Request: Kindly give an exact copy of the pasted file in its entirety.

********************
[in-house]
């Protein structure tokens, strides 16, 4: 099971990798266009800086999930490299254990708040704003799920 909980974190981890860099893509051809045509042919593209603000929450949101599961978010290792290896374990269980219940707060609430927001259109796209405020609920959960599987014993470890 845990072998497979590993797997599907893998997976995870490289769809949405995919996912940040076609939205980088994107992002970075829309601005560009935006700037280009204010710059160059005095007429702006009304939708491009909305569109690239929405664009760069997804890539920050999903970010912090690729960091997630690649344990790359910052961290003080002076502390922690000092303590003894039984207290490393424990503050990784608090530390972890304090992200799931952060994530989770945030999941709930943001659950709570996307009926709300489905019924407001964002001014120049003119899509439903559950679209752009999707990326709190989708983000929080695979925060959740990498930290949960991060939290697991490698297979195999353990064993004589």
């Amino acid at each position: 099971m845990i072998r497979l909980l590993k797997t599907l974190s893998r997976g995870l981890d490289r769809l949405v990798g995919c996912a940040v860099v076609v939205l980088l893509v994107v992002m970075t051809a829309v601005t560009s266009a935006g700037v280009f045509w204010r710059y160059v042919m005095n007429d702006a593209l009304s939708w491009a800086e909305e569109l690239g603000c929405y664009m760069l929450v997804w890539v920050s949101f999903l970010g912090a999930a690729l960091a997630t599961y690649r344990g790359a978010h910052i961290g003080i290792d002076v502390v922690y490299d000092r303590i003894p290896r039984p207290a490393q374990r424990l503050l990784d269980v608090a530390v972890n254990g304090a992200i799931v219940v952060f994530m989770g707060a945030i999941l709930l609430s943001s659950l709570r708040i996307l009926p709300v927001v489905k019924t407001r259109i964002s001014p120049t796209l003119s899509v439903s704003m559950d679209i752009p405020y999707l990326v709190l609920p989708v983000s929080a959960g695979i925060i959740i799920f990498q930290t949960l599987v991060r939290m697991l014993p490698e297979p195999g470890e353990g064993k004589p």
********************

[in-house]
């Protein structure tokens, strides 16, 4: 099971990798266009800086999930490299254990708040704003799920 909980974190981890860099893509051809045509042919593209603000929450949101599961978010290792290896374990269980219940707060609430927001259109796209405020609920959960599987014993470890 845990072998497979590993797997599907893998997976995870490289769809949405995919996912940040076609939205980088994107992002970075829309601005560009935006700037280009204010710059160059005095007429702006009304939708491009909305569109690239929405664009760069997804890539920050999903970010912090690729960091997630690649344990790359910052961290003080002076502390922690000092303590003894039984207290490393424990503050990784608090530390972890304090992200799931952060994530989770945030999941709930943001659950709570996307009926709300489905019924407001964002001014120049003119899509439903559950679209752009999707990326709190989708983000929080695979925060959740990498930290949960991060939290697991490698297979195999353990064993004589």
């Amino acid at each position: 099971m845990i072998r497979l909980l590993k797997t599907l974190s893998r997976g995870l981890d490289r769809l949405v990798g995919c996912a940040v860099v076609v939205l980088l893509v994107v992002m970075t051809a829309v601005t560009s266009a935006g700037v280009f045509w204010r710059y160059v042919m005095n007429d702006a593209l009304s939708w491009a800086e909305e569109l690239g603000c929405y664009m760069l929450v997804w890539v920050s949101f999903l970010g912090a999930a690729l960091a997630t599961y690649r344990g790359a978010h910052i961290g003080i290792d002076v502390v922690y490299d000092r303590i003894p290896r039984p207290a490393q374990r424990l503050l990784d269980v608090a530390v972890n254990g304090a992200i799931v219940v952060f994530m989770g707060a945030i999941l709930l609430s943001s659950l709570r708040i996307l009926p709300v927001v489905k019924t407001r259109i964002s001014p120049t796209l003119s899509v439903s704003m559950d679209i752009p405020y999707l990326v709190l609920p989708v983000s929080a959960g695979i925060i959740i799920f990498q930290t949960l599987v991060r939290m697991l014993p490698e297979p195999g470890e353990g064993k004589p």